Turkeys search diligently for grubs, and Davis states that he has seen infested timothy and sod fields thoroughly scratched up by these birds. Chickens don’t search unplowed fields but if allowed the run of the field during ploughing or cultivation they eagerly pick up every grub and beetle exposed. Davis cites an instance in Iowa where a flock of about 150 chickens, encouraged to follow the plough, harrow, and cultivator, practically eliminated the grubs in a badly infested 15-acre field. Davis notes that portable poultry houses have been used in Europe to allow foraging for the European May-beetle grubs.
According to Davis, there are no authenticated reports of harmful dietary effects on either hogs or poultry from feeding heavily on grubs or adult beetles. European tests revealed no difference in taste of eggs from grub-fed hens and others; in fact, the former had better yolks “for thickening and were worth three of the others to color sauces.” The only unfavorable result was “in the case of dried beetles mixed with bread and potatoes, which proved too exciting for the older fowls.”
Davis notes objections raised to the use of hogs, mainly to pasturing on sod land: l) Need for hog-tight fences – Davis believes the cost is quickly recouped through the value of the grubs as feed; 2) Rooting up of pasture land – to which Davis says the overturned sod reseeds itself the following season with no ill effect other than a roughing of the surface, which is of little significance; 3) Possible infection with the giant thorn-headed worm, Echinorhynchus gigas, an intestinal parasite of hogs, and of which the white grub is an intermediate host. According to Davis, there is no problem in fields where hogs have not pastured within the past three years. Brood sows should be prevented from running in fields that are likely to contain infected grubs and in which hogs have pastured within the previous season or two. Less care is needed relative to hogs being fed for market as they will probably be slaughtered before the worms become damaging. Davis (pp. 23-24, his Fig. 14) provides a three-year schedule for using hogs to harvest grubs and prevent crop damage. Davis states that there is an average of 106,680 grubs per acre in infested areas, and that their weight during the fall of their destructive season averages 1 gram (adults weigh slightly less); thus an infested acre contains approximately 235 lbs of grubs. Davis (pp. 3-11) provides information on taxonomy, life cycles, etc.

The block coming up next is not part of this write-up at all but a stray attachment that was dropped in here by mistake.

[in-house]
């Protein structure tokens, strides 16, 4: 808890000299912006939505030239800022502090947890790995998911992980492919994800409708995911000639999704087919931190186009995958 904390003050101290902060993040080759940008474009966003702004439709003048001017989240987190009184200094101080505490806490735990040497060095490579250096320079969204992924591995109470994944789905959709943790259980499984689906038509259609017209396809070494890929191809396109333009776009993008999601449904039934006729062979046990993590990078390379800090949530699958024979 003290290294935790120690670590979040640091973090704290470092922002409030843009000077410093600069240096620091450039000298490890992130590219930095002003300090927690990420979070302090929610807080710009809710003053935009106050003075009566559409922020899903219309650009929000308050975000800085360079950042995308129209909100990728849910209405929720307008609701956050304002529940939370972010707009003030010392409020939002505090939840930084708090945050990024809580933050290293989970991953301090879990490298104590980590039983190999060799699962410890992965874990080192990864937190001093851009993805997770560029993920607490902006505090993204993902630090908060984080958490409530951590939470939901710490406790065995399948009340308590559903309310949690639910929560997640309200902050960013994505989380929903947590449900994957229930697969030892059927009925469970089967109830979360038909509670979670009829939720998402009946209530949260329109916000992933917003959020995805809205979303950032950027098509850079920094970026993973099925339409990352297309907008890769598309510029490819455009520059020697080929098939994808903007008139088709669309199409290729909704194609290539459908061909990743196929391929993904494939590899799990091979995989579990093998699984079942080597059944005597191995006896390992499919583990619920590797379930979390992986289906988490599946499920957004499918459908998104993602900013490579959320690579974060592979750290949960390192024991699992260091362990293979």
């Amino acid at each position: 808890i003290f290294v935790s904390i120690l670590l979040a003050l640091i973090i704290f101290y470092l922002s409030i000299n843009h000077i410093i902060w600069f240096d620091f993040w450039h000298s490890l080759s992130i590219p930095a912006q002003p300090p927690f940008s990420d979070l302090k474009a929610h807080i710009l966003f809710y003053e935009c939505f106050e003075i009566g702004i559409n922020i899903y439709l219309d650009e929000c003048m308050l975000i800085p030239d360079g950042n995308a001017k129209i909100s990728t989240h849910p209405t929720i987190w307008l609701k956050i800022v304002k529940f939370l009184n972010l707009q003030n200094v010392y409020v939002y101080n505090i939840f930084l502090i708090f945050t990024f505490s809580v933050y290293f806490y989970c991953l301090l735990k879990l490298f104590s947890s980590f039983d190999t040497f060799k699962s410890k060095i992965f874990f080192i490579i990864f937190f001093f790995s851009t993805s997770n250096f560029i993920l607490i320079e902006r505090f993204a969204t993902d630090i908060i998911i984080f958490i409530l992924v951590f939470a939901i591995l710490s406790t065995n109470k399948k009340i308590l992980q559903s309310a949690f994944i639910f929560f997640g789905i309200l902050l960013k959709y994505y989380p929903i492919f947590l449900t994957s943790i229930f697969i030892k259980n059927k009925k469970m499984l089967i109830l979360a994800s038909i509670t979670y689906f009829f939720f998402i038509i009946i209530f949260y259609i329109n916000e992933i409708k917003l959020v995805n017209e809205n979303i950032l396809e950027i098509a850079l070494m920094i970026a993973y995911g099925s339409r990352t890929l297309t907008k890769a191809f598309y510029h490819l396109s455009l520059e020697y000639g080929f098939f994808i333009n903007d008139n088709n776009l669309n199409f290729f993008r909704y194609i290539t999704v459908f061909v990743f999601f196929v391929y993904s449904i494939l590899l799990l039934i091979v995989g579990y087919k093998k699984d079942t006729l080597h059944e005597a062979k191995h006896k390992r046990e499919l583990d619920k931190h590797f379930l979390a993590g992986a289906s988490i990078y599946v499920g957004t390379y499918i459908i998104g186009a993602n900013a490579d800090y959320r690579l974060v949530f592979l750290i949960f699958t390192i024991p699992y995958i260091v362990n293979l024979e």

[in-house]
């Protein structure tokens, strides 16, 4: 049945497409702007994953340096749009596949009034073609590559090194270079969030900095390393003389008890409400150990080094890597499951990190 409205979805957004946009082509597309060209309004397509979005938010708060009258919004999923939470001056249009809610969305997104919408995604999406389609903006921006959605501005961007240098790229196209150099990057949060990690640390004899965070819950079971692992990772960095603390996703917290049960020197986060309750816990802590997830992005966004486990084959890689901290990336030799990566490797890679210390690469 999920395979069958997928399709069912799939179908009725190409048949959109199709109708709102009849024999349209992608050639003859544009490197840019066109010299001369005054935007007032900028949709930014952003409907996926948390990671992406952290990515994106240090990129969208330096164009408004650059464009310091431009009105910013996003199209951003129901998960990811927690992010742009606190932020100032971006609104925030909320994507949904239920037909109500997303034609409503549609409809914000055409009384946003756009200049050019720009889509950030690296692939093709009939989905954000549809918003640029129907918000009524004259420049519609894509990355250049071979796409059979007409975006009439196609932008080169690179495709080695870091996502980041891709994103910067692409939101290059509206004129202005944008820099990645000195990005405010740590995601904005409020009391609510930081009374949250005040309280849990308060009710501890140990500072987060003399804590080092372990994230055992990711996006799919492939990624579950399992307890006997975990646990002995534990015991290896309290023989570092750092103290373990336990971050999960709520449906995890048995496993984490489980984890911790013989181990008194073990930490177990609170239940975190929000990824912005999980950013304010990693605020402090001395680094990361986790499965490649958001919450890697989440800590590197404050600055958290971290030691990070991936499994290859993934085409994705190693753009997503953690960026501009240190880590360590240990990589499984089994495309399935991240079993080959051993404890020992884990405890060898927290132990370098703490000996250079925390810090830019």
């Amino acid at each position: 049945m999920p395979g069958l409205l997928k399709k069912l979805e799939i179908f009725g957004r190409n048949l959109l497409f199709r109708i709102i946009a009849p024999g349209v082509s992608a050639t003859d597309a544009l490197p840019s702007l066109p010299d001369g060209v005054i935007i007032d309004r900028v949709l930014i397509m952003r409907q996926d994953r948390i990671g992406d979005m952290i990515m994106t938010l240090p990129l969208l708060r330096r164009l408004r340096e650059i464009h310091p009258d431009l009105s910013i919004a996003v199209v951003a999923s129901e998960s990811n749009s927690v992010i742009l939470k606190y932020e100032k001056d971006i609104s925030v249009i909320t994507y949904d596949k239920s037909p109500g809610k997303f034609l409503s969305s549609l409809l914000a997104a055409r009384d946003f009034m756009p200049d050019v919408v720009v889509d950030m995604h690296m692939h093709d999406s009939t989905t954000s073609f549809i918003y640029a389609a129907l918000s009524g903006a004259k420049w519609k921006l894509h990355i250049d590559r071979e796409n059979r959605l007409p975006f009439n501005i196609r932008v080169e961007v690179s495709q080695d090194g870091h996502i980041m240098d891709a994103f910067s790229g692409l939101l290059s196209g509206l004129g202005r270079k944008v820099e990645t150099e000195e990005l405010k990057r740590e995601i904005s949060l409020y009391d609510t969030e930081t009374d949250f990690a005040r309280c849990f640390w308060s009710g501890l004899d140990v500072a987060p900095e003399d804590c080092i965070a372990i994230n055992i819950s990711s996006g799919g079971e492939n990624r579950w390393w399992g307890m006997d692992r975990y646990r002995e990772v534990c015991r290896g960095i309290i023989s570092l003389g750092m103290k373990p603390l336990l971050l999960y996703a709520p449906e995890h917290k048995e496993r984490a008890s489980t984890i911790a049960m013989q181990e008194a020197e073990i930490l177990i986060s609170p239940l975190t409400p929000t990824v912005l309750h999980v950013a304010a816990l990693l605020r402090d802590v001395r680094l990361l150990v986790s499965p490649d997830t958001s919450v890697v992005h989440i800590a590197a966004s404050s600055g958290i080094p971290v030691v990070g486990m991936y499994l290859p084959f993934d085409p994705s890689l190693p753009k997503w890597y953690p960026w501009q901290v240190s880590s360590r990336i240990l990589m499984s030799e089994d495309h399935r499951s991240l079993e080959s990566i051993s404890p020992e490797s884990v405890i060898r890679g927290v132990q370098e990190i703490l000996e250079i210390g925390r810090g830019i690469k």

Finally, Davis presents the results of proximate analyses (% of fresh weight) of Lachnosterna grubs and beetles (p. 20):
Moisture 70.0 60.4
Crude fat 3.1 4.0
Crude protein 11.1 20.1
Crude fiber 1.6 8.7
Crude ash 2.0 1.6
(carbohydrates) 2.3 0.3
Cotton and St. George (1929, p. 4) summarized the early use of the meal worm, Tenebrio molitor (Family Tenebrionidae), as animal feed, stating that it was introduced into Chile solely for rearing the larvae as bird feed. In aquariums and zoological parks, they were in great demand for feeding small birds, amphibians, reptiles, insect-eating mammals, fish and carnivorous arthropods. According to Cotton, a fish-bait vendor told him that “he could use ‘half a billion’ of them [mealworms] annually.” Cotton cites early references, as early as 1721, on their use as bird feed in Europe and summarizes his own extensive biological studies on rearing them.